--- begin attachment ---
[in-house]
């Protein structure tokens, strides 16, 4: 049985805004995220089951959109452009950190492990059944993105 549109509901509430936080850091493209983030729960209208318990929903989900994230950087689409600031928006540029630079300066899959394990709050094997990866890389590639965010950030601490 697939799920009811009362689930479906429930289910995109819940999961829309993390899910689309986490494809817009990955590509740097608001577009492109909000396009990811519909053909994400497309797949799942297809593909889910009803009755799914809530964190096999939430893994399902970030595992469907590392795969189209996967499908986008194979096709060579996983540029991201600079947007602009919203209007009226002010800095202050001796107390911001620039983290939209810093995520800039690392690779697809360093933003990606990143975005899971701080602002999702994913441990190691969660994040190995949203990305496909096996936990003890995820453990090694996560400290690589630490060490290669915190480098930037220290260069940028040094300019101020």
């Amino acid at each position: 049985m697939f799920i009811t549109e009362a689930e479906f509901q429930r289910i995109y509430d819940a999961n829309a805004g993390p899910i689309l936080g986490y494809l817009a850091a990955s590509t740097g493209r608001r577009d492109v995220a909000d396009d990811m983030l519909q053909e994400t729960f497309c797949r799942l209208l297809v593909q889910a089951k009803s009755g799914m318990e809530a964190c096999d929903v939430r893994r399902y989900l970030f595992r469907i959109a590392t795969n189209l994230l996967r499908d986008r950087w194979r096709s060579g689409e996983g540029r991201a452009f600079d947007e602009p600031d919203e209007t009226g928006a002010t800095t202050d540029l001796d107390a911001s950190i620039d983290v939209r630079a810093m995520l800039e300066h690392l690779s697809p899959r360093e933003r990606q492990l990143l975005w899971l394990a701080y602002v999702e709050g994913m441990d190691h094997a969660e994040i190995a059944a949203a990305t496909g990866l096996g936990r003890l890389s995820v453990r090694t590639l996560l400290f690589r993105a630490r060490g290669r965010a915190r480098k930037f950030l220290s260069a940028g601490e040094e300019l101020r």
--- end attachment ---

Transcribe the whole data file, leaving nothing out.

[in-house]
């Protein structure tokens, strides 16, 4: 049985805004995220089951959109452009950190492990059944993105 549109509901509430936080850091493209983030729960209208318990929903989900994230950087689409600031928006540029630079300066899959394990709050094997990866890389590639965010950030601490 697939799920009811009362689930479906429930289910995109819940999961829309993390899910689309986490494809817009990955590509740097608001577009492109909000396009990811519909053909994400497309797949799942297809593909889910009803009755799914809530964190096999939430893994399902970030595992469907590392795969189209996967499908986008194979096709060579996983540029991201600079947007602009919203209007009226002010800095202050001796107390911001620039983290939209810093995520800039690392690779697809360093933003990606990143975005899971701080602002999702994913441990190691969660994040190995949203990305496909096996936990003890995820453990090694996560400290690589630490060490290669915190480098930037220290260069940028040094300019101020």
């Amino acid at each position: 049985m697939f799920i009811t549109e009362a689930e479906f509901q429930r289910i995109y509430d819940a999961n829309a805004g993390p899910i689309l936080g986490y494809l817009a850091a990955s590509t740097g493209r608001r577009d492109v995220a909000d396009d990811m983030l519909q053909e994400t729960f497309c797949r799942l209208l297809v593909q889910a089951k009803s009755g799914m318990e809530a964190c096999d929903v939430r893994r399902y989900l970030f595992r469907i959109a590392t795969n189209l994230l996967r499908d986008r950087w194979r096709s060579g689409e996983g540029r991201a452009f600079d947007e602009p600031d919203e209007t009226g928006a002010t800095t202050d540029l001796d107390a911001s950190i620039d983290v939209r630079a810093m995520l800039e300066h690392l690779s697809p899959r360093e933003r990606q492990l990143l975005w899971l394990a701080y602002v999702e709050g994913m441990d190691h094997a969660e994040i190995a059944a949203a990305t496909g990866l096996g936990r003890l890389s995820v453990r090694t590639l996560l400290f690589r993105a630490r060490g290669r965010a915190r480098k930037f950030l220290s260069a940028g601490e040094e300019l101020r």